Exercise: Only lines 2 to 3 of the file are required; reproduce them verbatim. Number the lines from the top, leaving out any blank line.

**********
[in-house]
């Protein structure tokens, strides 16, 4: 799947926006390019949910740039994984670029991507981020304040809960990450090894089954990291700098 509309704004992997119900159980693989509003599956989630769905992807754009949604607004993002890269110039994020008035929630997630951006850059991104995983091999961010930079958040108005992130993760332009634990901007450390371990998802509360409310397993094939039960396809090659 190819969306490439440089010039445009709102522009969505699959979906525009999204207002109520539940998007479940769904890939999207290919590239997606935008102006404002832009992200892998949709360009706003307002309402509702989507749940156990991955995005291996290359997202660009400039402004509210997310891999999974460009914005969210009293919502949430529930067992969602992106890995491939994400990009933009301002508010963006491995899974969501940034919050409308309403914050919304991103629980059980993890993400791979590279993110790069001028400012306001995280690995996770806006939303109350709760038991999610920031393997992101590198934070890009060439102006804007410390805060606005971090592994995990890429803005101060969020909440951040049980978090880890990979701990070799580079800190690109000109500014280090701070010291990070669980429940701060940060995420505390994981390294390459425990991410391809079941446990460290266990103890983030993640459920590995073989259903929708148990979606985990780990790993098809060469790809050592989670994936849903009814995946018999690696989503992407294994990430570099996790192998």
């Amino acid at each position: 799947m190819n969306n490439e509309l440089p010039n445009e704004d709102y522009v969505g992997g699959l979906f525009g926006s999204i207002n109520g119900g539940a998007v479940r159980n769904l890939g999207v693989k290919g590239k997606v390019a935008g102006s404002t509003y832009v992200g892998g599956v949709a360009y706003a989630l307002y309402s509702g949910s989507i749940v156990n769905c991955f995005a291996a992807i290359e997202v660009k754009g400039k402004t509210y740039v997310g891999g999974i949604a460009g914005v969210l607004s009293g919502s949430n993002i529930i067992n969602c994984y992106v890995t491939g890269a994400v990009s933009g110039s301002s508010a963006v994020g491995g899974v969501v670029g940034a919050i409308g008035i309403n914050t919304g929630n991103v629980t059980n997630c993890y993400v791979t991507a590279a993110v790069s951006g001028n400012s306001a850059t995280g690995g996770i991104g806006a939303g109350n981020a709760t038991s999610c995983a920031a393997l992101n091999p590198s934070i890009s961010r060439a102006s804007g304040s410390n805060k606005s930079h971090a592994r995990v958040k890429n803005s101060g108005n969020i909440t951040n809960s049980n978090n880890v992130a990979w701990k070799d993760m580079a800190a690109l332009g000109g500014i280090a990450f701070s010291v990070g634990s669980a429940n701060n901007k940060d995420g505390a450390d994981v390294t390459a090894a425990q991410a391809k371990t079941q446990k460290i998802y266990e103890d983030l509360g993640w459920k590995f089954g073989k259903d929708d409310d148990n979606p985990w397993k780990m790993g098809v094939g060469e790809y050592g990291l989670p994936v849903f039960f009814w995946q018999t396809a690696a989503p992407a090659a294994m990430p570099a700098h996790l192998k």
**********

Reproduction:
């Protein structure tokens, strides 16, 4: 799947926006390019949910740039994984670029991507981020304040809960990450090894089954990291700098 509309704004992997119900159980693989509003599956989630769905992807754009949604607004993002890269110039994020008035929630997630951006850059991104995983091999961010930079958040108005992130993760332009634990901007450390371990998802509360409310397993094939039960396809090659 190819969306490439440089010039445009709102522009969505699959979906525009999204207002109520539940998007479940769904890939999207290919590239997606935008102006404002832009992200892998949709360009706003307002309402509702989507749940156990991955995005291996290359997202660009400039402004509210997310891999999974460009914005969210009293919502949430529930067992969602992106890995491939994400990009933009301002508010963006491995899974969501940034919050409308309403914050919304991103629980059980993890993400791979590279993110790069001028400012306001995280690995996770806006939303109350709760038991999610920031393997992101590198934070890009060439102006804007410390805060606005971090592994995990890429803005101060969020909440951040049980978090880890990979701990070799580079800190690109000109500014280090701070010291990070669980429940701060940060995420505390994981390294390459425990991410391809079941446990460290266990103890983030993640459920590995073989259903929708148990979606985990780990790993098809060469790809050592989670994936849903009814995946018999690696989503992407294994990430570099996790192998």
């Amino acid at each position: 799947m190819n969306n490439e509309l440089p010039n445009e704004d709102y522009v969505g992997g699959l979906f525009g926006s999204i207002n109520g119900g539940a998007v479940r159980n769904l890939g999207v693989k290919g590239k997606v390019a935008g102006s404002t509003y832009v992200g892998g599956v949709a360009y706003a989630l307002y309402s509702g949910s989507i749940v156990n769905c991955f995005a291996a992807i290359e997202v660009k754009g400039k402004t509210y740039v997310g891999g999974i949604a460009g914005v969210l607004s009293g919502s949430n993002i529930i067992n969602c994984y992106v890995t491939g890269a994400v990009s933009g110039s301002s508010a963006v994020g491995g899974v969501v670029g940034a919050i409308g008035i309403n914050t919304g929630n991103v629980t059980n997630c993890y993400v791979t991507a590279a993110v790069s951006g001028n400012s306001a850059t995280g690995g996770i991104g806006a939303g109350n981020a709760t038991s999610c995983a920031a393997l992101n091999p590198s934070i890009s961010r060439a102006s804007g304040s410390n805060k606005s930079h971090a592994r995990v958040k890429n803005s101060g108005n969020i909440t951040n809960s049980n978090n880890v992130a990979w701990k070799d993760m580079a800190a690109l332009g000109g500014i280090a990450f701070s010291v990070g634990s669980a429940n701060n901007k940060d995420g505390a450390d994981v390294t390459a090894a425990q991410a391809k371990t079941q446990k460290i998802y266990e103890d983030l509360g993640w459920k590995f089954g073989k259903d929708d409310d148990n979606p985990w397993k780990m790993g098809v094939g060469e790809y050592g990291l989670p994936v849903f039960f009814w995946q018999t396809a690696a989503p992407a090659a294994m990430p570099a700098h996790l192998k």